Replica wall honors Vietnam War troops
On a hot, sunny afternoon above a dusty stretch of highway in Perry County, workers mold a concrete cap over a series of black granite plinths with names etched from top to bottom, side to side.
It's the next stage of a project that began with one man's promise to himself in Vietnam, in 1968, after he fought in the Tet Offensive: if he made it home, he'd find a way to honor the people he fought with, and others who had served the country.
But, Jim Eddleman said, he never dreamed it would be this big.
Veterans Memorial Parkway extends from Highway V near Perryville, Missouri, into 43 acres of former farmland Eddleman donated to the project. From the parking lot, entry into the Welcome Center has a wide sidewalk, and grand foyer.
Inside, an all-denomination chapel has views of the wall -- in fact, nearly every room in the center has a view of it.
Eddleman walks through the gift shop and onto a plaza honoring the military's five branches, and gets into a golf cart.
The drive there is partly paved, and lights are in place. The Ste. Genevieve Rotary Club donated a bench. As the pavement gives way to concrete, the wall itself begins, small panels at first, gradually leading to the tallest plinths, the last of which was put into place Aug. 28.
An artist in Farmington, Missouri, engraved each soldier's name in an exact replica of the Vietnam War memorial in Washington, D.C., Eddleman said.
And he does mean an exact replica. The Missouri National Veterans Memorial in Perryville is an exact, full-scale replica of the Washington memorial, down to the misspellings of some soldiers' names, said MNVM board president Don Fulford.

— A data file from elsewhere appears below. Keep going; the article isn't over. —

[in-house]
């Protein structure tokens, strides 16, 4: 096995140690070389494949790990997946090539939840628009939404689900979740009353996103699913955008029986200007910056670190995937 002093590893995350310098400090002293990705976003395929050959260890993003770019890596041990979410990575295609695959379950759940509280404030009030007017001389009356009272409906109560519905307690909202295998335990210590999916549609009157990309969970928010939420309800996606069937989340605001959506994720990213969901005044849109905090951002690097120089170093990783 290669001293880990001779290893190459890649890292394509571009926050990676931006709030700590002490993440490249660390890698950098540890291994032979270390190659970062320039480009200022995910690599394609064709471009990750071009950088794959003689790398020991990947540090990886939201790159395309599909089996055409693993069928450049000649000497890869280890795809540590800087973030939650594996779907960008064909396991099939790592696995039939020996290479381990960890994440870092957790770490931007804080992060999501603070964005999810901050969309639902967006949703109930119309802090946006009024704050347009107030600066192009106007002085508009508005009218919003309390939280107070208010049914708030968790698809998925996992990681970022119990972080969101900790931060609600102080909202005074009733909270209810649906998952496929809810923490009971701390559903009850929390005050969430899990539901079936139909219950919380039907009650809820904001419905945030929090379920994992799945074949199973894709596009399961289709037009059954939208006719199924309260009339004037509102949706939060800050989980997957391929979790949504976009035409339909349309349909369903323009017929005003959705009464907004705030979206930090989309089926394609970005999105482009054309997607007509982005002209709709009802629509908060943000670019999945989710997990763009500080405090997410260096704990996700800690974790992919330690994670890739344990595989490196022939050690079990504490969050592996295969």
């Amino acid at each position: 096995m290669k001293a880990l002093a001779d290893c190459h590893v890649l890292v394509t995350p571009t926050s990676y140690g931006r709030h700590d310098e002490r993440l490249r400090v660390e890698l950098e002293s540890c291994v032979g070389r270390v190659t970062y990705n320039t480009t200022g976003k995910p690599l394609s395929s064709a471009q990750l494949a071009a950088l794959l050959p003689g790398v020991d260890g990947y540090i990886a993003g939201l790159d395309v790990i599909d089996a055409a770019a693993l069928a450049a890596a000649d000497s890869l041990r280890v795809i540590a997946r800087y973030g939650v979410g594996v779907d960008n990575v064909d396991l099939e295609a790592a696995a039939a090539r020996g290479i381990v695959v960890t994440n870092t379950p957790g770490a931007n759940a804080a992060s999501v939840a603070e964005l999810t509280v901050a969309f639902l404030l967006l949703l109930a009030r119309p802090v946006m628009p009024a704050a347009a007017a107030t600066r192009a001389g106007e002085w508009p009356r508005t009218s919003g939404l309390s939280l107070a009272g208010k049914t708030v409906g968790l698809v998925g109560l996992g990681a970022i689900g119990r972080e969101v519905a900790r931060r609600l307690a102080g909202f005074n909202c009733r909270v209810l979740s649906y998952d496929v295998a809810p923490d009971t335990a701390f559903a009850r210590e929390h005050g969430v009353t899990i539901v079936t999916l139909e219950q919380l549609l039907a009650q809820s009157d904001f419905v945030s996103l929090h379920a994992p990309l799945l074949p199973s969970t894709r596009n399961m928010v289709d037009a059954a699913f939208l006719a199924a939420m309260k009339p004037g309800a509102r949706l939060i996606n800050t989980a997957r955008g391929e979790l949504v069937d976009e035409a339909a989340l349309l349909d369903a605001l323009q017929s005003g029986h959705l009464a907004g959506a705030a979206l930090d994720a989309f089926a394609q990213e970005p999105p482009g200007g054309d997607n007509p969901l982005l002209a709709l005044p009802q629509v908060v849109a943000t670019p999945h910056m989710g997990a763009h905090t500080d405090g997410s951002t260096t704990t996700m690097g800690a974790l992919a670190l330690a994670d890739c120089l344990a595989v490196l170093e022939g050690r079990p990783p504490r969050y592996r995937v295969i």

Fulford, who is also president and CEO of the Association of the Miraculous Medal in Perryville, said he joined the board as "the not-for-profit guy," ready to help with fundraising.
To begin, he said, at least three years ago, the board had only five members: himself, Frank Robinson of Robinson Construction, Vicki and Mike Lundy, and Todd Hooper of TG Missouri.
And the donor was anonymous, Fulford said.
Initially, the conversation was about a small memorial, Fulford said, but "I said, 'Let's go big.'"
The wall is made of the same black granite as the memorial wall in Washington, and is oriented to the sun in the same way, Fulford said.
And the American flag and POW/MIA flag? Those are from the Washington memorial wall -- the Perryville representatives traded their own flags for those that flew over the Washington memorial wall.
The board members went to meet with the original people behind the wall in Washington, Fulford said.
"We learned from them," he said.
And they've added board members, he said.
"Something I've learned about the Vietnam War, a lot of the sadness, tragedies, how the veterans were treated, it inspired me to learn more about American history," Fulford said, adding the way veterans were treated even as they returned home on buses, told to put on their civilian clothing "so they wouldn't be spat on. You hear about those things, and I think now's our time to say, 'Hey, we get it now. We made some mistakes then. As a nation, we're grateful.'"
A reflecting pool and more monuments are planned for the monument, Fulford said, to bring a sense of peace to the place.
And, he said, Perryville has an advantage over Washington: There is no distraction or hassle of a big city. There is only a beautiful, reflective space that allows for healing.
"A lot of these men came from America's heartland," Fulford said. "This is what we're offering. This is America's wall, this is who you are, and we appreciate what you did."
Looking back over the wall, Eddleman smiles. "I was beginning to wonder if I'd get this done," he said, as it's been 50 years since his service. "But it's turned out to be the most exciting thing."
Eddleman says he's met so many people who have heard about the memorial wall and come to visit, to remember.
"I can say now, it was a promise made, and a promise kept," Eddleman said.
On Sept. 21 and 22, a candlelight vigil will be held at the wall in Perryville, beginning at 7 p.m. Friday. A morning service will be held Saturday.
A grand opening of the site is planned May 18, 2019.
More information is online at mnvmfund.org.